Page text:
Yoga, the word, means not just the practice of yoga, but yoga itself: the psychospiritual state of complete integration. This state is not exclusive to meditating yogis on mountaintops or something that takes a million years to achieve. It is both our birthright and our natural state.  
When we see past our ego, our mind chatter, and our negative self-talk, we connect with this intrinsic state. We have felt it in moments of bliss; perhaps in front of a piece of artwork, on a beautiful beach, or in the presence of a loved one. When our ego mind gets out of the way…even for a moment, our connection to yoga arises.
The benefit of developing a sadhana is that you create the condition for this connection to yoga to arise more often. You are not so much doing yoga practices, as you are practicing the yoga itself.  
 
What is a sadhana? It means “conscious spiritual practice.” All parts of that definition are important, so let’s take a moment to break them down further:

Conscious — This is a commitment to staying aware and present throughout the experience. No going on autopilot or doing rote movement or activities where your mind slips into something else and you are not engaged.

Spiritual — Yoga practice is a spiritual practice. While it doesn’t have any inherent hold on what you call “spirit” or how you relate to it, it does as for a recognition that *something* bigger is going on here. We’ll talk more about this throughout the course; this is just a primer to get your wheels turning on what it means for you to develop a spiritual connection.

Practice — This means every damn day. Think of every expert in any field…none of them dabbled in their area of expertise, they went for it full force and stuck to it, often for many years, before it bore fruit. Likewise, consider a garden. One cannot plant seeds, walk away, and return in the fall to hope for an abundant crop. We have to show up every day…not just to watch things bloom, but to pull the weeds, too!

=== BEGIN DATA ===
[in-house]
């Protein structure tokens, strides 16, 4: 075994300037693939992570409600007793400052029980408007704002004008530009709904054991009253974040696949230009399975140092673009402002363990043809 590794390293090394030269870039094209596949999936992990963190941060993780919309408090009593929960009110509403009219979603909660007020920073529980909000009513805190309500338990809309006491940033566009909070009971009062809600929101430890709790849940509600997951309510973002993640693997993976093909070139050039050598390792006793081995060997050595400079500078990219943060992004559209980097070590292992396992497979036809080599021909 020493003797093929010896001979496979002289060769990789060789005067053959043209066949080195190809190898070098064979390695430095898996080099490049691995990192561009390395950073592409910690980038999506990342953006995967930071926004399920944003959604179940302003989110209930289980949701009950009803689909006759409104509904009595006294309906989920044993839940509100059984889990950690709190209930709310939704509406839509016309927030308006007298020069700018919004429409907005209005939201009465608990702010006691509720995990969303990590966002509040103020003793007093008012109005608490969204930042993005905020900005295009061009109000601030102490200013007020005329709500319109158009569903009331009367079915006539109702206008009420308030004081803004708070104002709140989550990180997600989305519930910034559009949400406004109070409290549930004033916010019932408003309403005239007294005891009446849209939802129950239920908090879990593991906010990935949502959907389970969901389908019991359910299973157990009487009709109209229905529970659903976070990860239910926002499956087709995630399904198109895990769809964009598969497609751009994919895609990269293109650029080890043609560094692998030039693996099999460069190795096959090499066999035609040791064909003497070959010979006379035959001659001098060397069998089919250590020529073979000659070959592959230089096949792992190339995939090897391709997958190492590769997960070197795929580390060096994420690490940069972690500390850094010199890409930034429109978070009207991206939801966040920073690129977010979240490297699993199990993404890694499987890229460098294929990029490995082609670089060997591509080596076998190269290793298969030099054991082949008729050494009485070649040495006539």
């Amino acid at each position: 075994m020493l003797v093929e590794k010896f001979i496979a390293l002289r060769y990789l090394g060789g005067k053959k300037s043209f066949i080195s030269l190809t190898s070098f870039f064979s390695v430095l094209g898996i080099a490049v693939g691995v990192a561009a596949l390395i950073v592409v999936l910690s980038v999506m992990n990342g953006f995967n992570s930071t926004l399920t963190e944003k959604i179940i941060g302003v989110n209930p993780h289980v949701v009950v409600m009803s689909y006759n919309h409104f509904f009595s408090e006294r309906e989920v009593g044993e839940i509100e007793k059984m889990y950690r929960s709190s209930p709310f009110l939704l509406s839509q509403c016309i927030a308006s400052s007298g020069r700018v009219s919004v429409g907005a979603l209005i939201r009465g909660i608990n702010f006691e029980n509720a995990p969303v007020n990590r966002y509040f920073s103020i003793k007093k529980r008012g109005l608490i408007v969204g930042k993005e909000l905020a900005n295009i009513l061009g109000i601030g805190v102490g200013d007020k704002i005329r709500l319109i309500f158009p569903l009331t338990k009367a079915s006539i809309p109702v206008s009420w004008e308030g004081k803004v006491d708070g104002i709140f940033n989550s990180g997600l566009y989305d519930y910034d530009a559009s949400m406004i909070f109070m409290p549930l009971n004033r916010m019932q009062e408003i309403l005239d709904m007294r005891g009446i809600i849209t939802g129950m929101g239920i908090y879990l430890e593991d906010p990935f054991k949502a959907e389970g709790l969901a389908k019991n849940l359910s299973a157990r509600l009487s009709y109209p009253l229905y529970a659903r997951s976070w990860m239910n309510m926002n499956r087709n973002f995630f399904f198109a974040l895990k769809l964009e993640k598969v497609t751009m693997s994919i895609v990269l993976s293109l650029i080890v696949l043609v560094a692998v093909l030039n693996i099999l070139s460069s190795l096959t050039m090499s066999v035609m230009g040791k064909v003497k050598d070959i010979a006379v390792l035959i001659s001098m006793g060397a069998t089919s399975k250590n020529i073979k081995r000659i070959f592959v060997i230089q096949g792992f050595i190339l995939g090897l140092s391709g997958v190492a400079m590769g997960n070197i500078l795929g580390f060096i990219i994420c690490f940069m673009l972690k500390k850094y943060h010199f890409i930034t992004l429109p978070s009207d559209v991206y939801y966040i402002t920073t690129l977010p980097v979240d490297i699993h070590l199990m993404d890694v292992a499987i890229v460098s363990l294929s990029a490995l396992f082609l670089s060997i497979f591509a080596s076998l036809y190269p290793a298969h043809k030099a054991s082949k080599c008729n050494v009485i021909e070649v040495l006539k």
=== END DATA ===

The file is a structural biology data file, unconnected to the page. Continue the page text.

All three of these elements must be present for our yoga practice to become a sadhana, something that takes us beyond the daily doldrums of life elevates our mind and connects us to spirit. This kind of practice sets the stage for a fundamental shift in our perception and way of life. It may take some time to get there, but every step of the way brings us closer to making the state of yoga our new normal.

This week in my Facebook Live we talked about Yoga Psychology: Taking Your Yoga Beyond the Mat and Developing a Daily Sadhana. I talked about why it’s so important to create a personalized daily practice and steps you can take to develop your own practice.

 

Links and Resources

My book, Yoga Beyond the Mat, guides you step-by-step through making yoga your daily spiritual practice. Using the principles of yoga psychology, this book presents practical, revolutionary tools that work, and take you beyond the mat into the heart of this ancient tradition…but with a modern twist.
If you prefer an online course, Yoga Beyond the Mat: Making Yoga Your Daily Spiritual Practice, guides you through how to empower ourselves in our practice and commit to a daily sadhana, where we knowingly changing our lives and foster our connection with yoga.

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